She couldn't even chose her own ladies-in-waiting, though she thought she could: there was a scandal about that early in her reign.
Marrying off her children to people outside Europe? That's about as likely as a sudden conversion to Buddhism or a public profession of atheism. It just wasn't within her -power- to do anything of that nature, regardless of her attitudes. And while Victoria was enlightened for her day (see her relationship with her godson Daleep Singh, for instance) let's not get unrealistic.
As Karl Marx put it, human beings make history -- but they don't make it "just as they please". You're handed a context within which you're born, and that sets the limits on what you can chose to do; in fact, the historical-cultural context of your time sets the parameters of what you can -want- to do.
Things might have been different, but not that different and not in that way.
This story had a few twists here and there, but otherwise it's a very low-stress story where two girls grow from acquaintances to friends to lovers. I went to camp in northern Minnesota and the lake that made up much of the book's setting reminded me of being up north. And the characters are all genuinely nice people, so you root for them.
My one somewhat negative comment is I felt the genetic match via a Computer to be a bit arbitrary of a plot point, but it makes more sense when you read the author's notes at the back of the book and discover this story has its seeds in a Pacific Rim fanfiction. The Computer is likely a holdover from the "drift compatible" idea in that movie franchise. You should read the authors notes! Lately, they've been revealing things I didn't even notice on my read through of the book itself.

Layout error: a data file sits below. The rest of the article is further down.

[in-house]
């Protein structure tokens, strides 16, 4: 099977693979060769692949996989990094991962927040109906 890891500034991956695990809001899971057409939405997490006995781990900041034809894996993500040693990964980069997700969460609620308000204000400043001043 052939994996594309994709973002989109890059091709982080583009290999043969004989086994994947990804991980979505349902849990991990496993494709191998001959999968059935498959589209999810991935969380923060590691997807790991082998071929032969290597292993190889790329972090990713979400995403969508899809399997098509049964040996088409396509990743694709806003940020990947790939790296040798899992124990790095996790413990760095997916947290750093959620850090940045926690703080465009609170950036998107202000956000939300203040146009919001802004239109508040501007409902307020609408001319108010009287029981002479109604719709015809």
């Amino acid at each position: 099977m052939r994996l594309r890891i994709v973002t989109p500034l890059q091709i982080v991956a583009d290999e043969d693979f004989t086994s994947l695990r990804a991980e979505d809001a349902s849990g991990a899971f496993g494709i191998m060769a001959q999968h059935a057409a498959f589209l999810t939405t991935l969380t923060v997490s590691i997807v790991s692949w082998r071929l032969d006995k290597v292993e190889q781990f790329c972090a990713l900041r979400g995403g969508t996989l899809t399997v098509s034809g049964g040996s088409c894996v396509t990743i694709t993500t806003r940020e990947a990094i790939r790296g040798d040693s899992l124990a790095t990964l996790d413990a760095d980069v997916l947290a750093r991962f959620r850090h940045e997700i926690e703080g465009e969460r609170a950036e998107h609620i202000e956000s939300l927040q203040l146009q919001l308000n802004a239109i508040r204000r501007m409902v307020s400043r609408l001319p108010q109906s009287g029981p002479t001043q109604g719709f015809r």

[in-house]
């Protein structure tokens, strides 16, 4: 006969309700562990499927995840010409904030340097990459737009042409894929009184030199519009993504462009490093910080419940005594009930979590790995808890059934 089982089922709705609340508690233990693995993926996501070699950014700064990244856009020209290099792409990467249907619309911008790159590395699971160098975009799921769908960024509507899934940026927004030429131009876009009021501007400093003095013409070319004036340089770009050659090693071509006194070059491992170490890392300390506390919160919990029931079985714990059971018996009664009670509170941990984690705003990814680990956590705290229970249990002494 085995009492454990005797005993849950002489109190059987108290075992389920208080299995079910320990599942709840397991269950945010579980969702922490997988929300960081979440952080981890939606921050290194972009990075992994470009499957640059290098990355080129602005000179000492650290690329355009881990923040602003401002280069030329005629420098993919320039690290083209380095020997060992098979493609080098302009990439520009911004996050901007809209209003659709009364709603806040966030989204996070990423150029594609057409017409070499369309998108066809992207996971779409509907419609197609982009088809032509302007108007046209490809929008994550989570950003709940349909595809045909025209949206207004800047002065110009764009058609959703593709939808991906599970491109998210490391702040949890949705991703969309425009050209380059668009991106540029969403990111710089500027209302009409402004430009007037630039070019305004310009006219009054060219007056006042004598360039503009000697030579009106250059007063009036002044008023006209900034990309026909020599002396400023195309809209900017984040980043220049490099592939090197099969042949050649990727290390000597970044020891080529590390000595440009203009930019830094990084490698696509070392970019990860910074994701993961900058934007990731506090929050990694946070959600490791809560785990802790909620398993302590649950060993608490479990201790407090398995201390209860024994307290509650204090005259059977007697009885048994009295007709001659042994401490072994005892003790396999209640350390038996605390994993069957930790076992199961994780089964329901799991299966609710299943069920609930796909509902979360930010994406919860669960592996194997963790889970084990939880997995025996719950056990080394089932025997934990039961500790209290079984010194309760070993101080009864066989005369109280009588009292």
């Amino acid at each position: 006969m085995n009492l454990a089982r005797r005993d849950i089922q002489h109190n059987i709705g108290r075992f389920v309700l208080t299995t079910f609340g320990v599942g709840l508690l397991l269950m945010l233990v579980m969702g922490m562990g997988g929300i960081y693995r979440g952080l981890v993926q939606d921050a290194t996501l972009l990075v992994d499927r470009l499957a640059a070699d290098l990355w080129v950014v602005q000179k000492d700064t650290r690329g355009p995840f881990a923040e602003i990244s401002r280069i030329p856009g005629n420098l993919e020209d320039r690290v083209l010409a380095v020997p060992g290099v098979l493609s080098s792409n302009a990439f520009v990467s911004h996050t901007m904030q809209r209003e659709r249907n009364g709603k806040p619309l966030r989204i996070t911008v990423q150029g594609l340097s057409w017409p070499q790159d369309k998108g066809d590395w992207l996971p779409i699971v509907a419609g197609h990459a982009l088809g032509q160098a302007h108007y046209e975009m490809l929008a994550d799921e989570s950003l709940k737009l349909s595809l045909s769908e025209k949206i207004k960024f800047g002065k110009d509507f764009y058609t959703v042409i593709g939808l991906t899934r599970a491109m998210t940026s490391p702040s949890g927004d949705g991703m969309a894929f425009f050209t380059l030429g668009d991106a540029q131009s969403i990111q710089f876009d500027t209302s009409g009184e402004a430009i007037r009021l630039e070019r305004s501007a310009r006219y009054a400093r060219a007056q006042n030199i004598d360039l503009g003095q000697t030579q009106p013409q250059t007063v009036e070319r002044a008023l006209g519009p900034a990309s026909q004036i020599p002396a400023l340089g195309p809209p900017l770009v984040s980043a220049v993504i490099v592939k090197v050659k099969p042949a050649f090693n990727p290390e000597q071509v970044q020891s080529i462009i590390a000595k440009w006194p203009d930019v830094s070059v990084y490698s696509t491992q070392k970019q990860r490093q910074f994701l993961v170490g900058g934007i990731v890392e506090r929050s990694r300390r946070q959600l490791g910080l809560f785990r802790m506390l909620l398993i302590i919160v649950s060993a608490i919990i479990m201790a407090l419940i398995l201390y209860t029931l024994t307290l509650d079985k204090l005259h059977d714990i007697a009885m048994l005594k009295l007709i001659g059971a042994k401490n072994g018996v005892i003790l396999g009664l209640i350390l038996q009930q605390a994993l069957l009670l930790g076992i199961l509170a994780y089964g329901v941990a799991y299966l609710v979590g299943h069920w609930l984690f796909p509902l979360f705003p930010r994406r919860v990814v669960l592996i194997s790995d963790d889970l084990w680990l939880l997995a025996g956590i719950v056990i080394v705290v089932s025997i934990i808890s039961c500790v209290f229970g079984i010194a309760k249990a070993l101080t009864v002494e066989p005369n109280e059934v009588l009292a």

This concept is all just background for the introduction of Helena, from the northern lakes of Ontario, her almost-fiancé August, and a visiting English noblewoman, who wants to have a taste of Canadian society (spoiler: she’s really the crown princess and future Queen.) What happens next is a lot of feelings and talking and tentative relationships, all served up on a techno-Victorian plate, complete with corsets and computers and genetic testing. There’s little or no drama, except the soul-searching of young people trying to figure out who they are and therefore who and what they want. Even the pirates (pirates!) that terrorize the St. Lawrence Seaway (apparently the USA is a disaster zone. Seemed legit to me) only appear off the page.
That Inevitable Victorian Thing was lovely and quiet, the high concept premise served mostly as background to bring the characters together. My only real quibble was the structure of the interstitial additions preceding chapters that were done in such a way that I had to flip back to them from time to fully understand how they fit into the story timeline. If there was a reason for their awkward placement, it completely went over my head. Otherwise, this was a lovely, inclusive story with a satisfying ending that seemed explicitly constructed to thumb its nose at convention, something it seems that this universe’s Queen Victoria would quite have approved of.
Most recent customer reviews
There was nothing in the description to prepare me for this book. The writing was mediocre.Read more
4.5 Stars, rounded to five because my heart cannot take in how beautiful this book...Read more